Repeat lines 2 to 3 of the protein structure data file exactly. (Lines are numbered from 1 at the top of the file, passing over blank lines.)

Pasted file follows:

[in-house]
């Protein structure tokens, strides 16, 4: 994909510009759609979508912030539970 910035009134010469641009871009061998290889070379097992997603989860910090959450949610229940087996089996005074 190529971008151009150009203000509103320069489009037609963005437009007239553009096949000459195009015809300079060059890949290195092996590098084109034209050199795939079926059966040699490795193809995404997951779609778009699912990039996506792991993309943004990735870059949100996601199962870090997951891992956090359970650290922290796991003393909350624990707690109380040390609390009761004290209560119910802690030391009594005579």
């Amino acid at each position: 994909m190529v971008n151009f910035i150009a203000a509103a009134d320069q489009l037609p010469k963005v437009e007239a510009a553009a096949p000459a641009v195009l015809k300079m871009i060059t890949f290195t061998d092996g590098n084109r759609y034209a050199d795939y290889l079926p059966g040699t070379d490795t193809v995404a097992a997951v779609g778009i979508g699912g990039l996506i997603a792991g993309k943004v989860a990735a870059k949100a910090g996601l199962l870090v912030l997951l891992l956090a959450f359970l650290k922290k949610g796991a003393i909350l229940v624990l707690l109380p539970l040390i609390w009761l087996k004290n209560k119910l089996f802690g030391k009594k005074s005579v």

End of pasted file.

């Protein structure tokens, strides 16, 4: 994909510009759609979508912030539970 910035009134010469641009871009061998290889070379097992997603989860910090959450949610229940087996089996005074 190529971008151009150009203000509103320069489009037609963005437009007239553009096949000459195009015809300079060059890949290195092996590098084109034209050199795939079926059966040699490795193809995404997951779609778009699912990039996506792991993309943004990735870059949100996601199962870090997951891992956090359970650290922290796991003393909350624990707690109380040390609390009761004290209560119910802690030391009594005579």
């Amino acid at each position: 994909m190529v971008n151009f910035i150009a203000a509103a009134d320069q489009l037609p010469k963005v437009e007239a510009a553009a096949p000459a641009v195009l015809k300079m871009i060059t890949f290195t061998d092996g590098n084109r759609y034209a050199d795939y290889l079926p059966g040699t070379d490795t193809v995404a097992a997951v779609g778009i979508g699912g990039l996506i997603a792991g993309k943004v989860a990735a870059k949100a910090g996601l199962l870090v912030l997951l891992l956090a959450f359970l650290k922290k949610g796991a003393i909350l229940v624990l707690l109380p539970l040390i609390w009761l087996k004290n209560k119910l089996f802690g030391k009594k005074s005579v």